Puppies and bridges • Jefferson Weaver

Jefferson Weaver
Jefferson Weaver

Imagine if you adopted an abused puppy from your local animal shelter.

You feed the puppy, and rebuild its health. You teach the puppy better ways of living – a warm, safe bed, flea treatments, vaccinations. You train the puppy to interact with other dogs and people. You gain the puppy’s trust.
Then you chain the puppy to a bridge on a country road, within sight of a dogfighting pit, drop the puppy’s food and bed off with the dogfighter, and drive away.

Now change that puppy to a nation, specifically Afghanistan.

Sept. 11, 2001 was nearly 20 years ago; not quite ten years later, U.S. Special Forces operatives killed Osama bin Laden, who planned the attacks and so many other acts of war against the United States. In the meantime, our country led a force that beat the Taliban almost into the ground. It took a lot of American blood, sweat and treasure, but as long as Afghanistan was stable, there was one less terrorist stronghold in the world.

We as Americans had no business being nation builders, but to start, then stop due to partisan politics is the same as chaining several million puppies to an isolated bridge in the hot summer sun.

Those who still hate Donald Trump are quick to point out that he planned to withdraw  American forces this year. They fail to point out that the withdrawal was conditional and incremental. He spoke directly to the Taliban leader, reminding him that if the agreement was broken on Trump’s watch, the first bombs would fall on the Imam’s hometown. Goals were made and agreed to by everyone involved, including representatives of the tremendously weakened Taliban. 
Trump made a deal that seemed impossible. Imagine someone getting a group of Baptists, Presbyterian USA members, Holiness pastors, Catholics and Mormons to agree, and you’ll have a better idea of what he faced. Except in the above examples, it’s unlikely each representative would be carrying an AK-47 to the meeting.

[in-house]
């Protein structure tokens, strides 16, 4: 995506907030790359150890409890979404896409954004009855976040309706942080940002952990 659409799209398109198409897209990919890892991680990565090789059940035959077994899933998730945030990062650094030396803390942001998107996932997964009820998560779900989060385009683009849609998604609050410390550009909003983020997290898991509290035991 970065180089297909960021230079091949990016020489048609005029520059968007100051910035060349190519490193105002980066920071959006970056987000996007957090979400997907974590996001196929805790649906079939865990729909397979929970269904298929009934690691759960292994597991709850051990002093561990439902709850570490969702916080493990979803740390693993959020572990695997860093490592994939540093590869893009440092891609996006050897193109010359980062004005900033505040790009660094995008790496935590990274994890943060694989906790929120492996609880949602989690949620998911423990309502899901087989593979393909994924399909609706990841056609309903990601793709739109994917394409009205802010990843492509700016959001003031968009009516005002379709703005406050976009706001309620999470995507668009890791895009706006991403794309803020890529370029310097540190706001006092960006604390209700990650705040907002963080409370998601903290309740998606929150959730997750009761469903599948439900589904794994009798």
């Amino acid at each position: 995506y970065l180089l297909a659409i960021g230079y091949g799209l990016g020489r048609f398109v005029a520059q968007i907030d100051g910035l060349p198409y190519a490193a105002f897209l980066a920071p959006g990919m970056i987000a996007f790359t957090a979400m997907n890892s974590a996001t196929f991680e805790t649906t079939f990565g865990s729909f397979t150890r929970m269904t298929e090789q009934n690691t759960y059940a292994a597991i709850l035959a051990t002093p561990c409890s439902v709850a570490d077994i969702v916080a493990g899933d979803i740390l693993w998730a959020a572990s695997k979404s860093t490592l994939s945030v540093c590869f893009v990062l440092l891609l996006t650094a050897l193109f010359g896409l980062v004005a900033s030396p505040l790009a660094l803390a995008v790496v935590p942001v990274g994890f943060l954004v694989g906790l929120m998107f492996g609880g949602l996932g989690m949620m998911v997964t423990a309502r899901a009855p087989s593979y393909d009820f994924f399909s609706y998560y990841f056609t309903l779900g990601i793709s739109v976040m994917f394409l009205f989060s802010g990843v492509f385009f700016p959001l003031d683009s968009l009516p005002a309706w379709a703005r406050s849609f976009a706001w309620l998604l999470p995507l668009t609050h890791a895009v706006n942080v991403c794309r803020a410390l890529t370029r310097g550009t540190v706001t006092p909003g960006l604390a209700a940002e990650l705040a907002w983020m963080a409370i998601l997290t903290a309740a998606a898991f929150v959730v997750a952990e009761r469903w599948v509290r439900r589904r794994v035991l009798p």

Then along came the new administration, which was intent on destroying everything created by the previous president, out of a simple, blind, politically-driven hatred. Throwing the baby out with the bathwater isn’t enough. 

Many of the people of Afghanistan had embraced the latest versions of things they had known and loved in better times, before the Taliban took over and decided a woman’s lower eyelid was too sensual for a man to see. Girls and women went back to school, two generations after when education was something beyond counting children. Many Afghans clung to their traditions and heritage, but eschewed the sadistic hatred of the radical imams. They began to take pride in their country as well as their faith, and the different sects began to work together to bring their country back to at least the last quarter of the 20th century.

Then Biden decided to accelerate things; apparently not content with a Sept. 11 departure, which was a slap in the face to all Americans, he ordered things sped up. It went from an orderly, planned drawdown with rules for all sides to follow to a pell-mell bugout. 
As early as four months ago, I talked to service members over there who were scavenging parts for vehicles from wrecks, and begging for food to be sent from home, because their support systems had been yanked out with a 48-hour notice and no provision for those left behind.

If you have ever read any of the poetry or folk tales of Southwest Asia – or the modern works such as Kara Kush – you quickly see that the folks in Afghanistan recognize and respect strength. That was demonstrated very well during the waning period of the Afghan conflict, when the sound of the rotors of an AH-64 attack helicopter, the sight of an A-10 attack plane, or simply seeing red lasers crossing a nighttime sky caused Taliban fighters to go home. 

They were and are, by no means cowardly. This is a group of people who fought back against the Russians with spears and home-made firearms. When the Russians attacked them with helicopters, Afghans shot down the most heavily armored choppers in the world using muzzleloading elephant guns from the late 19th century.